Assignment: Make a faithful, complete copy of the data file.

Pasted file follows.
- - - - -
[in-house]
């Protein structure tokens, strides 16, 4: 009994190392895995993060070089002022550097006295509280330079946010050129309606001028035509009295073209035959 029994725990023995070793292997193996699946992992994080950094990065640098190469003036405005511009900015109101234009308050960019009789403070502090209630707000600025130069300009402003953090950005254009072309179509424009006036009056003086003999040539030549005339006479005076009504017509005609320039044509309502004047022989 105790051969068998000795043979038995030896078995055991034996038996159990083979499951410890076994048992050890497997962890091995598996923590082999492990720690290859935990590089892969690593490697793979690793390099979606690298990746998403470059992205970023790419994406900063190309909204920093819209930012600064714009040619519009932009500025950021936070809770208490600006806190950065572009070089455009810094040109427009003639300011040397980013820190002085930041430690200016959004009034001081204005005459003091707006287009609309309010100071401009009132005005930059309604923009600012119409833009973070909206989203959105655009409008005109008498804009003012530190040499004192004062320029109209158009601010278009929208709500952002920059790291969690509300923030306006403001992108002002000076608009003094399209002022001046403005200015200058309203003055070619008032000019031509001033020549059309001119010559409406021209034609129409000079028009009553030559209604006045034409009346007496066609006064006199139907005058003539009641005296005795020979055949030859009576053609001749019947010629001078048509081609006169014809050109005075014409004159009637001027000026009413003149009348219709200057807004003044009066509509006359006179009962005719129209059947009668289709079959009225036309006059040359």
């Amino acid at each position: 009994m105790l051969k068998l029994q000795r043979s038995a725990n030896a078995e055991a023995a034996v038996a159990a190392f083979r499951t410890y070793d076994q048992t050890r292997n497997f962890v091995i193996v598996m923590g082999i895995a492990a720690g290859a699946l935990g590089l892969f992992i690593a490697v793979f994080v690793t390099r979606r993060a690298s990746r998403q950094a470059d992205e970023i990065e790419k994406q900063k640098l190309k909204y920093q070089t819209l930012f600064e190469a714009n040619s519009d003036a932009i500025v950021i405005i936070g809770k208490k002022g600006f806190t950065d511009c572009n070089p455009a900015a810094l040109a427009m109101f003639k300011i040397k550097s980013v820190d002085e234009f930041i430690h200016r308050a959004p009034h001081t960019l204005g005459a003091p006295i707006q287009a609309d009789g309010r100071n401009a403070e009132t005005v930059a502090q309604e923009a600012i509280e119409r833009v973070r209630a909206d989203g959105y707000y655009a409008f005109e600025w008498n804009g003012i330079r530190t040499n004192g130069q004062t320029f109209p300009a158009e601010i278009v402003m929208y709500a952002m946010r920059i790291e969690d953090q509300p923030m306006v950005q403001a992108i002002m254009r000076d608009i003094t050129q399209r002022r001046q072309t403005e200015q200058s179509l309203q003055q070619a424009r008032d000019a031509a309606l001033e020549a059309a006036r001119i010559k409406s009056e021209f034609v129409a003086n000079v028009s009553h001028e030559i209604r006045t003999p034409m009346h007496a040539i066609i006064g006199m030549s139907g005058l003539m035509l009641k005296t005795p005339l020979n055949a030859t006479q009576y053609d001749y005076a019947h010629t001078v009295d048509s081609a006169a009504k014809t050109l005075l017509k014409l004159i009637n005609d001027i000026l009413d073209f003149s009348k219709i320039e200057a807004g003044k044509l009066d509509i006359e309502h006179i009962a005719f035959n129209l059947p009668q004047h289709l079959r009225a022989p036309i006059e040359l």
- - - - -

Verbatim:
[in-house]
């Protein structure tokens, strides 16, 4: 009994190392895995993060070089002022550097006295509280330079946010050129309606001028035509009295073209035959 029994725990023995070793292997193996699946992992994080950094990065640098190469003036405005511009900015109101234009308050960019009789403070502090209630707000600025130069300009402003953090950005254009072309179509424009006036009056003086003999040539030549005339006479005076009504017509005609320039044509309502004047022989 105790051969068998000795043979038995030896078995055991034996038996159990083979499951410890076994048992050890497997962890091995598996923590082999492990720690290859935990590089892969690593490697793979690793390099979606690298990746998403470059992205970023790419994406900063190309909204920093819209930012600064714009040619519009932009500025950021936070809770208490600006806190950065572009070089455009810094040109427009003639300011040397980013820190002085930041430690200016959004009034001081204005005459003091707006287009609309309010100071401009009132005005930059309604923009600012119409833009973070909206989203959105655009409008005109008498804009003012530190040499004192004062320029109209158009601010278009929208709500952002920059790291969690509300923030306006403001992108002002000076608009003094399209002022001046403005200015200058309203003055070619008032000019031509001033020549059309001119010559409406021209034609129409000079028009009553030559209604006045034409009346007496066609006064006199139907005058003539009641005296005795020979055949030859009576053609001749019947010629001078048509081609006169014809050109005075014409004159009637001027000026009413003149009348219709200057807004003044009066509509006359006179009962005719129209059947009668289709079959009225036309006059040359």
């Amino acid at each position: 009994m105790l051969k068998l029994q000795r043979s038995a725990n030896a078995e055991a023995a034996v038996a159990a190392f083979r499951t410890y070793d076994q048992t050890r292997n497997f962890v091995i193996v598996m923590g082999i895995a492990a720690g290859a699946l935990g590089l892969f992992i690593a490697v793979f994080v690793t390099r979606r993060a690298s990746r998403q950094a470059d992205e970023i990065e790419k994406q900063k640098l190309k909204y920093q070089t819209l930012f600064e190469a714009n040619s519009d003036a932009i500025v950021i405005i936070g809770k208490k002022g600006f806190t950065d511009c572009n070089p455009a900015a810094l040109a427009m109101f003639k300011i040397k550097s980013v820190d002085e234009f930041i430690h200016r308050a959004p009034h001081t960019l204005g005459a003091p006295i707006q287009a609309d009789g309010r100071n401009a403070e009132t005005v930059a502090q309604e923009a600012i509280e119409r833009v973070r209630a909206d989203g959105y707000y655009a409008f005109e600025w008498n804009g003012i330079r530190t040499n004192g130069q004062t320029f109209p300009a158009e601010i278009v402003m929208y709500a952002m946010r920059i790291e969690d953090q509300p923030m306006v950005q403001a992108i002002m254009r000076d608009i003094t050129q399209r002022r001046q072309t403005e200015q200058s179509l309203q003055q070619a424009r008032d000019a031509a309606l001033e020549a059309a006036r001119i010559k409406s009056e021209f034609v129409a003086n000079v028009s009553h001028e030559i209604r006045t003999p034409m009346h007496a040539i066609i006064g006199m030549s139907g005058l003539m035509l009641k005296t005795p005339l020979n055949a030859t006479q009576y053609d001749y005076a019947h010629t001078v009295d048509s081609a006169a009504k014809t050109l005075l017509k014409l004159i009637n005609d001027i000026l009413d073209f003149s009348k219709i320039e200057a807004g003044k044509l009066d509509i006359e309502h006179i009962a005719f035959n129209l059947p009668q004047h289709l079959r009225a022989p036309i006059e040359l």